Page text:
When summer time has come, and all
The world is in the magic thrall
Of perfumed airs that lull each sense
To fits of drowsy indolence;
Just for the joy of being there
And drinking in the summer air,
The summer sounds, and summer sights,
That set a restless mind to rights
When grief and pain and raging doubt
Of men and creeds have worn it out;
O time of rapture! time of song!
How swiftly glide thy days along
Adown the current of the years,
Above the rocks of grief and tears!
‘Tis wealth enough of joy for me
In summer time to simply be.
~Paul Laurence Dunbar from “Summertime”
Each year, on the same date, the summer solstice comes.
Consummate light: we plan for it,
the day we tell ourselves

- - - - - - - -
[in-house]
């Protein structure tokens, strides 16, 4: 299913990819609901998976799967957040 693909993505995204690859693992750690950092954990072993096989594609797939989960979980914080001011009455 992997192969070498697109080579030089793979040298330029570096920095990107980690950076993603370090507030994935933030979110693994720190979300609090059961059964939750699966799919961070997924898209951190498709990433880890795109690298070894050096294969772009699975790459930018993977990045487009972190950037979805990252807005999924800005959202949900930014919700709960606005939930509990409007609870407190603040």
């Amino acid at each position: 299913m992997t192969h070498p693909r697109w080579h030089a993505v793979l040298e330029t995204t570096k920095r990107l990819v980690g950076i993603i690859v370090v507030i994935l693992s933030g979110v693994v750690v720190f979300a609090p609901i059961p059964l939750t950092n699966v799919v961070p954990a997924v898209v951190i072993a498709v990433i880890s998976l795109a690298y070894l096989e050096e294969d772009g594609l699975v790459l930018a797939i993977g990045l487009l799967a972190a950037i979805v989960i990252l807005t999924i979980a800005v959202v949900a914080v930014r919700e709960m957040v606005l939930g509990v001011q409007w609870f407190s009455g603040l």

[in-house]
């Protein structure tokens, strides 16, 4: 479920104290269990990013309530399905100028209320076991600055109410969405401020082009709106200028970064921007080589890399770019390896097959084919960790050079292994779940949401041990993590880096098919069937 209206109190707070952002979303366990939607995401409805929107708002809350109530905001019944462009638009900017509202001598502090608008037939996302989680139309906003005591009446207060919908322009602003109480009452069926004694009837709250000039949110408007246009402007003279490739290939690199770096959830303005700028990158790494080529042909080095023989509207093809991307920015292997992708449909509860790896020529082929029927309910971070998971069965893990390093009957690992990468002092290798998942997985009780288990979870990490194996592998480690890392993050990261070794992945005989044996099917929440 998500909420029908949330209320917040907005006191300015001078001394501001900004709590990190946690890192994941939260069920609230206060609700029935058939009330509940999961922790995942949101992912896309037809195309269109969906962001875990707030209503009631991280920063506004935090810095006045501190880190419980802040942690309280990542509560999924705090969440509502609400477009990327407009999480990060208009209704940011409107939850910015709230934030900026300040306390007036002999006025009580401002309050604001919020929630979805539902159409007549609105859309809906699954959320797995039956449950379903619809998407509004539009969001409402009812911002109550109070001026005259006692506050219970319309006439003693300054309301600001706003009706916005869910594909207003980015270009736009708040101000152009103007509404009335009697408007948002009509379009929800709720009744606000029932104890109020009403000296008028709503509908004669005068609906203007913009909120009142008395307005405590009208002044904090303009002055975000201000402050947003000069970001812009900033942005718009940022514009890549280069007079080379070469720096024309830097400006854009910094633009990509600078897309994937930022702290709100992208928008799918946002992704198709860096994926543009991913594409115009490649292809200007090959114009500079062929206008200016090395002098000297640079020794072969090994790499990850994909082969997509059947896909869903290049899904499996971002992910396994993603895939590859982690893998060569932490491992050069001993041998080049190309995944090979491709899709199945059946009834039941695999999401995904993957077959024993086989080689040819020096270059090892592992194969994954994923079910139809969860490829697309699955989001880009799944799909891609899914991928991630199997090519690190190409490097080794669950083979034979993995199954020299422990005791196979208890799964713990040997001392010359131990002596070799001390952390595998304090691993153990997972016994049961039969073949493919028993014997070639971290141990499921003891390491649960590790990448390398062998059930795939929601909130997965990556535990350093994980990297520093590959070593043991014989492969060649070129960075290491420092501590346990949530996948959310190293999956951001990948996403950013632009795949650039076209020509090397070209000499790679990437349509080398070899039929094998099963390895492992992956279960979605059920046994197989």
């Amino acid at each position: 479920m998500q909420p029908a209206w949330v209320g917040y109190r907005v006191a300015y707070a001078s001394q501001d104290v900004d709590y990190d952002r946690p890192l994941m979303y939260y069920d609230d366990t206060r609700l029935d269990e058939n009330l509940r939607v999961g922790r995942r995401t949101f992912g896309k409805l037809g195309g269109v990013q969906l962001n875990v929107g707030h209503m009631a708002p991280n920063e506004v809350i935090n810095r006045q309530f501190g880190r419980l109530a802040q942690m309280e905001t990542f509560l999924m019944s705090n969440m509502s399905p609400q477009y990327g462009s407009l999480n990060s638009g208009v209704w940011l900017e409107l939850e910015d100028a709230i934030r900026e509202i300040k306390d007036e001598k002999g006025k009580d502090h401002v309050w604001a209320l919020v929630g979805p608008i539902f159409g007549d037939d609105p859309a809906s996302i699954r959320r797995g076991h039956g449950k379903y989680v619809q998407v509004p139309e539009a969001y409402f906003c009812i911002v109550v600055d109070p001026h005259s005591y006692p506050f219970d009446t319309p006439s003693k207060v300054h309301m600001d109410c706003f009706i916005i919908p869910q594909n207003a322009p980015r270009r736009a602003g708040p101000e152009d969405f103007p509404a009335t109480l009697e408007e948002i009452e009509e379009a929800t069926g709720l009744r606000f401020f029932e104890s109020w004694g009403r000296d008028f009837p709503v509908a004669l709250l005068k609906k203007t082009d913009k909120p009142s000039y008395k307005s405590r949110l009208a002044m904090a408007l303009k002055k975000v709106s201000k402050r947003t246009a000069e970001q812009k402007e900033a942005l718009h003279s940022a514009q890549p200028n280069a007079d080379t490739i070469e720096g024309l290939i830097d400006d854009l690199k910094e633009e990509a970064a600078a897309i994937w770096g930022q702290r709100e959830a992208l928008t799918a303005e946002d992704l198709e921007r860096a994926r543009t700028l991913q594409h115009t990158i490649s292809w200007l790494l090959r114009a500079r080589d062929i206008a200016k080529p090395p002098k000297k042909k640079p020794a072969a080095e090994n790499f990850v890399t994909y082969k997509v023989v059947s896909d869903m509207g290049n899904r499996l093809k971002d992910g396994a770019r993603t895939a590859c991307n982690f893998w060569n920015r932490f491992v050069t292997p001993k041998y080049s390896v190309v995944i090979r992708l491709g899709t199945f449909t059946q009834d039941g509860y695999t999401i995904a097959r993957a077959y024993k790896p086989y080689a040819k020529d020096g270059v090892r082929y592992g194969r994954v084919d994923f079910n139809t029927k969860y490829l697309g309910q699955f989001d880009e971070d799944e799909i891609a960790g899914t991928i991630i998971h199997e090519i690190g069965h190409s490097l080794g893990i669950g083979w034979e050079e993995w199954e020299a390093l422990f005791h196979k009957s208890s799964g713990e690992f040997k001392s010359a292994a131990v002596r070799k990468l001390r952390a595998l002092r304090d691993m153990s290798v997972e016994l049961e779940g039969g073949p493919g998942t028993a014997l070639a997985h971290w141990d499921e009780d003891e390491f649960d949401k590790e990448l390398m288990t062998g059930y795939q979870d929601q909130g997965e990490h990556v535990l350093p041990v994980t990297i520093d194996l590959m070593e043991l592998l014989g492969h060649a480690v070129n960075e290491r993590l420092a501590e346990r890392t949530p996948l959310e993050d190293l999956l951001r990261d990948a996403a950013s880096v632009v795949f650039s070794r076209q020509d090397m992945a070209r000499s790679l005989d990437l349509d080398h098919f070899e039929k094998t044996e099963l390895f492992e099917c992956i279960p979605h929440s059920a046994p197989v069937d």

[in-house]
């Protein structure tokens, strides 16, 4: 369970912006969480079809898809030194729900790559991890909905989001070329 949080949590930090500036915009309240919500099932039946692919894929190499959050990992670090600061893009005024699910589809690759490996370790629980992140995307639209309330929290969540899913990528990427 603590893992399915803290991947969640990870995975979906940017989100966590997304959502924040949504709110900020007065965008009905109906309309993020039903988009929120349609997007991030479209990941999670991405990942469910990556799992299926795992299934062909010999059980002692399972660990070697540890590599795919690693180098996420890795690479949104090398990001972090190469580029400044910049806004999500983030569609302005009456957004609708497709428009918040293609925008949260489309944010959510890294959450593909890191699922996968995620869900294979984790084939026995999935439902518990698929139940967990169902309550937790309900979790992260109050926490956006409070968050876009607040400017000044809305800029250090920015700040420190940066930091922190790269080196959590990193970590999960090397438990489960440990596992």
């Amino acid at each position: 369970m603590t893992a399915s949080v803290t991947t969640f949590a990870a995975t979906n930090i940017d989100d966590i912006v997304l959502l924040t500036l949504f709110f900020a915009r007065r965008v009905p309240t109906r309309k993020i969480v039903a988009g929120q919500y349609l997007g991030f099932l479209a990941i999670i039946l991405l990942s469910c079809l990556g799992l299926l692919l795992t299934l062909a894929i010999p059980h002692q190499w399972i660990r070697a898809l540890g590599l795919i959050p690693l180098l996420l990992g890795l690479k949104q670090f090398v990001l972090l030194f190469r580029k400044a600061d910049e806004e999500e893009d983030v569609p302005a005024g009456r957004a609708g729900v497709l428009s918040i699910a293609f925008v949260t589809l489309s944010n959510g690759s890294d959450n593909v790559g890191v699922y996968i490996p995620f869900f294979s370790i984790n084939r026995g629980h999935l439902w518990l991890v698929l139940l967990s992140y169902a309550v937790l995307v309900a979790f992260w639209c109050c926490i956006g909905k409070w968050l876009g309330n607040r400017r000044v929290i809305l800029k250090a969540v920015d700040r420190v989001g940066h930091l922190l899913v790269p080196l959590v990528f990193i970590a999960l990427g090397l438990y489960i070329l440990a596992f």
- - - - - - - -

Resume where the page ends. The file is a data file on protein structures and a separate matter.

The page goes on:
that time is very long indeed, nearly infinite.
And in our reading and writing, preference is given
to the celebratory, the ecstatic.
What follows the light is what precedes it:
the moment of balance, of dark equivalence.
But tonight we sit in the garden in our canvas chairs
so late into the evening –
why should we look either forward or backwards?
Why should we be forced to remember:
it is in our blood, this knowledge.
Shortness of the days; darkness, coldness of winter.
It is in our blood and bones; it is in our history.
It takes a genius to forget these things.
~Louise Glück from “Solstice”
I stand, wavering in a balance
of light and shadow~
this knowledge of what’s to come next
rests deep in my bones.
I’ve been here before,
so grateful for the sun’s return.
I will not forget this gift of Light,
as darkness begins to claim the days again.
He promised to never let darkness
overwhelm the world again.
I believe Him,
on this longest day,
and even more so,
in the midst of the longest night.